The idea that the death penalty is a deterent for serious crimes. Amnesty International cite the following paper:
    "Scientific studies have consistently failed to find convincing evidence that the death penalty deters crime more effectively than other punishments. The most recent survey of research findings on the relation between the death penalty and homicide rates, conducted for the United Nations in 1988 and updated in 1996, concluded: "Research has failed to provide scientific proof that executions have a greater deterrent effect than life imprisonment and such proof is unlikely to be forthcoming. The evidence as a whole still gives no positive support to the deterrent hypothesis..."

    "Reviewing the evidence on the relation between changes in the use of the death penalty and crime rates, a study conducted for the United Nations in 1988 and updated in 1996 stated that "the fact that all the evidence continues to point in the same direction is persuasive a priori evidence that countries need not fear sudden and serious changes in the curve of crime if they reduce their reliance upon the death penalty".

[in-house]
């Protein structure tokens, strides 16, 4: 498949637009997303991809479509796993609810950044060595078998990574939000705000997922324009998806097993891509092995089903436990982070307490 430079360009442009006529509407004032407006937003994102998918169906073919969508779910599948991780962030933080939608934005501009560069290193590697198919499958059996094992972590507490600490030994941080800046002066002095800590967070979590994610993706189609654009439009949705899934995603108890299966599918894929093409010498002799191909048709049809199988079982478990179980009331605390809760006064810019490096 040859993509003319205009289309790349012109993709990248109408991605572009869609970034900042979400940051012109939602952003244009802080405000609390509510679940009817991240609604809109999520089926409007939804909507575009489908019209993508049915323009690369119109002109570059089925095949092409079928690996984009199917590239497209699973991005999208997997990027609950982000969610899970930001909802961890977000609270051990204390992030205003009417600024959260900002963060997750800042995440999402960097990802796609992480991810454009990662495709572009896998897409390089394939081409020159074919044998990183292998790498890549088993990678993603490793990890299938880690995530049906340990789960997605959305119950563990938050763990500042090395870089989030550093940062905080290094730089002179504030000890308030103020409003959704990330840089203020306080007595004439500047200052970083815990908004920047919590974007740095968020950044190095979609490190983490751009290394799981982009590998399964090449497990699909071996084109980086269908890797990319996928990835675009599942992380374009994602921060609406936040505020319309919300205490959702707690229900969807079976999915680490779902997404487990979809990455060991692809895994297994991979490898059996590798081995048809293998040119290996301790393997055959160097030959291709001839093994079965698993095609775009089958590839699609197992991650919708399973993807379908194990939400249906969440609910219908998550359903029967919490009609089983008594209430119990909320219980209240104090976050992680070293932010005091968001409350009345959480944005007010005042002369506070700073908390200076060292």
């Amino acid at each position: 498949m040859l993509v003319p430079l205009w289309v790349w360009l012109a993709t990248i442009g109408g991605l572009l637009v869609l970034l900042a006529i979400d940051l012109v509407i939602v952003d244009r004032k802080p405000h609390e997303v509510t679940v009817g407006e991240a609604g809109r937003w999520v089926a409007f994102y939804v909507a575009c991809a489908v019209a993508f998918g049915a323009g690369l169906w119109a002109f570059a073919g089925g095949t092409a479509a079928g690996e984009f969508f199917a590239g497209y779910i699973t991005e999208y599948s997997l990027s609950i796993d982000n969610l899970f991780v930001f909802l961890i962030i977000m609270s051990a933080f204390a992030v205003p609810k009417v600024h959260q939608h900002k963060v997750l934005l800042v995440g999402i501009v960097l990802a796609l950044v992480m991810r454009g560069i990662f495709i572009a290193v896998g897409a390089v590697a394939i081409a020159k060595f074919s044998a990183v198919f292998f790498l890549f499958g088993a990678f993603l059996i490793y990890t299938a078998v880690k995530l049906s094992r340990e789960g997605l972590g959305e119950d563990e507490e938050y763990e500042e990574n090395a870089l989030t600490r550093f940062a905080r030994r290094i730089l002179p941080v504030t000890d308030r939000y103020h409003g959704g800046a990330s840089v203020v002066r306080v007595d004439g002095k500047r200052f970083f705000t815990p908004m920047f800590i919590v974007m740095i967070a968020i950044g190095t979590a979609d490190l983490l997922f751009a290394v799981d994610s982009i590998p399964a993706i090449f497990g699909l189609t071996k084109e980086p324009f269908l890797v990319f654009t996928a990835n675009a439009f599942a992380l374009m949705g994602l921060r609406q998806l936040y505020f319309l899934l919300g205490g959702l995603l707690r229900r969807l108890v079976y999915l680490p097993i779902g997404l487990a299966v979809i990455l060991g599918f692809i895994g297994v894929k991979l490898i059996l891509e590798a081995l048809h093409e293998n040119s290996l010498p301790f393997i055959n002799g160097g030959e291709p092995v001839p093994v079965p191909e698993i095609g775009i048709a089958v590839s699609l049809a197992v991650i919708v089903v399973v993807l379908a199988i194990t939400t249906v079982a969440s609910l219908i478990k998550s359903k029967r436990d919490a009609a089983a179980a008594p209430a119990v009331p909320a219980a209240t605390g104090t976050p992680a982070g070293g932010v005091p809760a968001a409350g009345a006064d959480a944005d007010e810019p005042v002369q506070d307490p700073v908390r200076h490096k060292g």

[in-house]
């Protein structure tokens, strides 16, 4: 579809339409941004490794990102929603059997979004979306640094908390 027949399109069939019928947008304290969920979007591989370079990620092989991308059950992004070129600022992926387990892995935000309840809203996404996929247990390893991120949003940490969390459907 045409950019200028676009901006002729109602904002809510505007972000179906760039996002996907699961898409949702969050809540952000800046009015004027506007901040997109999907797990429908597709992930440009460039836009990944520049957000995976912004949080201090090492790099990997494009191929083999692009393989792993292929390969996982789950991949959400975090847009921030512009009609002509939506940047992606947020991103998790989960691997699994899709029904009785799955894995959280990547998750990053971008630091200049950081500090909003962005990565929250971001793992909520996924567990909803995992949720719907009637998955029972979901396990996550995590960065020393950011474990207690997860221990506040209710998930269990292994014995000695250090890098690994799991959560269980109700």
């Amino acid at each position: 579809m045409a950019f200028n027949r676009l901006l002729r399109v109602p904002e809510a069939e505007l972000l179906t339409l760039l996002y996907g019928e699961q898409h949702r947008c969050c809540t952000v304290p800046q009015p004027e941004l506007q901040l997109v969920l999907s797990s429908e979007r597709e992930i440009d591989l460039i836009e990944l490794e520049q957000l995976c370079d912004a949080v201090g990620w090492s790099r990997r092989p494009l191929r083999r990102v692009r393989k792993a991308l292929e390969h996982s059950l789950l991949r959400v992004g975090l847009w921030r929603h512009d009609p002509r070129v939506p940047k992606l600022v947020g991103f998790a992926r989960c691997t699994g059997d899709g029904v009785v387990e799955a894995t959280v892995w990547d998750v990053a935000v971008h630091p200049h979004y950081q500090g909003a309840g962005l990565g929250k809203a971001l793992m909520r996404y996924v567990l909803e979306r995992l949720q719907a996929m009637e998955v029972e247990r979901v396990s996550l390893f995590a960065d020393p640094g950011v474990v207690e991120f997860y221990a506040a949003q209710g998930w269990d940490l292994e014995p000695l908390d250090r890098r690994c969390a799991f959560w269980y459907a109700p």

"Recent crime figures from abolitionist countries fail to show that abolition has harmful effects. In Canada, the homicide rate per 100,000 population fell from a peak of 3.09 in 1975, the year before the abolition of the death penalty for murder, to 2.41 in 1980, and since then it has declined further. In 1998, 22 years after abolition, the homicide rate was 1.83 per 100,000 population, 40 per cent lower than in 1975. The total number of homicides reported in the country fell in 1998 for the second straight year."

- Roger Hood, The Death Penalty: A World-wide Perspective, Oxford, Clarendon Press, revised edition, 1996

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